For years, the sale of gas-guzzling power vehicles drove General Motors to the top of the industry.
But today GM reported second quarter losses of $15.5 billion. Last year the company not only lost more than $40 billion, it also lost its place at the top, getting beaten out by the smaller, more fuel-efficient cars made by Toyota.
"I think the basic economics are changing people's view on what they really want to have in their driveway. As oil becomes more expensive, people are putting a much higher premium on cost efficiency," said Rick Wagoner, the chairman and CEO of General Motors. "It's clear to us that large numbers of people used to buy large SUVs and pick-ups, and I don't think they're going to come back to that category given the high cost of energy."
As the relationship between the automobile industry and the oil business evolves, Wagoner said this "marriage of convenience" may not last.
"We're not saying we won't continue to produce vehicles that run on oil, but I think we won't, five and 10 years from today, have 98 percent of the power for vehicles supplied from oil," he said.
In fact, GM said that in just two years the company will introduce a fully electric vehicle called the Volt -- a battery-powered car that only uses gas to recharge the battery, not to drive the engine. In road tests, the car travels about 40 miles on a fully charged battery before the gasoline-powered battery generator kicks in. From that point onward, the car can travel up to 400 miles using only six or seven gallons of gas.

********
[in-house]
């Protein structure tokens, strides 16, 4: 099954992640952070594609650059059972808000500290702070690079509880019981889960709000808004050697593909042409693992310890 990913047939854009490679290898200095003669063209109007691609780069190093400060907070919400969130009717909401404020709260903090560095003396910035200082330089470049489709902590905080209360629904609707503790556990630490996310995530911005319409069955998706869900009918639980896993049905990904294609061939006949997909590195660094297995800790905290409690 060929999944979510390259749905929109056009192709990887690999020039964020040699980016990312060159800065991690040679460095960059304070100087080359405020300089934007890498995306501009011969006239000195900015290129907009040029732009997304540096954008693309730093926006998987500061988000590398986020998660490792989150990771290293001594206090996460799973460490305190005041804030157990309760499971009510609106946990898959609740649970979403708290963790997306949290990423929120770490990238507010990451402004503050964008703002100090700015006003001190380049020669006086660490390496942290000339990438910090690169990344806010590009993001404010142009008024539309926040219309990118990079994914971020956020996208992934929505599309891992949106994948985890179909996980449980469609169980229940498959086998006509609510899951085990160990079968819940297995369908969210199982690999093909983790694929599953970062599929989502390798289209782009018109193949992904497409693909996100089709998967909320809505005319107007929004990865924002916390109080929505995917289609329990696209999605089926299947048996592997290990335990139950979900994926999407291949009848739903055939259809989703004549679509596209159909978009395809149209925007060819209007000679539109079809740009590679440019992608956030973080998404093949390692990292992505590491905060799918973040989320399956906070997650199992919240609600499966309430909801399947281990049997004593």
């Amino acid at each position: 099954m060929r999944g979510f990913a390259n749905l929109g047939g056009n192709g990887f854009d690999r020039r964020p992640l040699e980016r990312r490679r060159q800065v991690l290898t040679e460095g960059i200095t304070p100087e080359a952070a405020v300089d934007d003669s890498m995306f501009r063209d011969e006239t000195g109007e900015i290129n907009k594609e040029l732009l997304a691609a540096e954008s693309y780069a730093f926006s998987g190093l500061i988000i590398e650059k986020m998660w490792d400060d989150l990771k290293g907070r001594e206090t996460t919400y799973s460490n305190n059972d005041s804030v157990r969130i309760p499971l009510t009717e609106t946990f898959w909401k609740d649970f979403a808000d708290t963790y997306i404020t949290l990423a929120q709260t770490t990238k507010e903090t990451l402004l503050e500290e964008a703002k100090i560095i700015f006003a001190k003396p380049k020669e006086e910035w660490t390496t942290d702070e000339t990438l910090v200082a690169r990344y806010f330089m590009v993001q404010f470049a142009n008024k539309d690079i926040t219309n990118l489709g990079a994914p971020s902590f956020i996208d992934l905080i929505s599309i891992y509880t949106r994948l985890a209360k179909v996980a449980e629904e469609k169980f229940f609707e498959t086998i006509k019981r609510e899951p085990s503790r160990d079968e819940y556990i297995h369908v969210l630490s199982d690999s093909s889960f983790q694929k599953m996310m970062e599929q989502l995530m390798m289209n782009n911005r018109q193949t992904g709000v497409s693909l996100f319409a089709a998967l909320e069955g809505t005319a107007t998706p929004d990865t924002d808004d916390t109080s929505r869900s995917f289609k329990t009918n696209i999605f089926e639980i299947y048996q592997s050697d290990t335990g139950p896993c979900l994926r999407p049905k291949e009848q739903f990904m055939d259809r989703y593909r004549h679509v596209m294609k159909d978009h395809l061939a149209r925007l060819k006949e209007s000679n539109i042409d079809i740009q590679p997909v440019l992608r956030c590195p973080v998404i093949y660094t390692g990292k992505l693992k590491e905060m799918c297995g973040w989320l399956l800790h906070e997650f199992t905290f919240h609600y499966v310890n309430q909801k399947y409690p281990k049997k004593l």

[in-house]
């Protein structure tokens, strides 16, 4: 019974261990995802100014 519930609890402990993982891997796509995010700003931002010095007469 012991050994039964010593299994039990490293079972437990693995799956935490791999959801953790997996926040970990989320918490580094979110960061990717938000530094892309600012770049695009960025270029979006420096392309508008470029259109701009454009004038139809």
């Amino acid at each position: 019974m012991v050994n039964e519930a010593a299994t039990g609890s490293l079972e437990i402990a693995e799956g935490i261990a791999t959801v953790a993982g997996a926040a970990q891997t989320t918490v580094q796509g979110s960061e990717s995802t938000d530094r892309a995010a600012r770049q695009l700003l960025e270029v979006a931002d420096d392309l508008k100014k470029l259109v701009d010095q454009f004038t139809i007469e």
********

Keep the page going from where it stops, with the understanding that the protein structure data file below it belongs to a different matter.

It has been said that this may be the miracle to save GM.
"This is an important part of the future of General Motors, no question about it," said Larry Burns, vice president of GM research and development.
The Volt won't hit streets until 2010 and its final design is under wraps.
"I think we are really at a tipping point for our industry. We've been [for] almost 100 years pretty much fully reliant on petroleum," said Wagoner. "And I think it's clear, both the way things are today and the ways they're going to go in the future, that we're going to have to develop alternative sources of power for vehicles, and we think electricity is going to be a winner long term."
Last week, GM partnered with the nation's top utility companies to start working on a plan to cheaply and efficiently power up electric cars.
"[The utilities] will have to add capacity," said Wagoner. "Whether it's nuclear, whether it's solar, there is no question that they are thinking about the best way to add capacity that we might generate through this sort of vehicle."
This isn't the first time GM has tried to electrify the market. Back in 1996, the company introduced the EV1, the first battery-powered car with zero emissions.
But GM said consumers weren't ready to be plugged in. So it scrapped the EV1 and went back to making trucks. Some said it's a sign that GM's commitment is to its bottom line, not the environment.
During a closed-door meeting in January, GM vice chairman Bob Lutz told journalists that global warming is a "total crock of s***," describing the need to replace oil as a greater concern than carbon dioxide levels.
"For sure climate is changing," Wagoner said. "And so our job ... is to offer a future vision for our industry where we can help address the issue and take concerns off the table rather than contribute to them."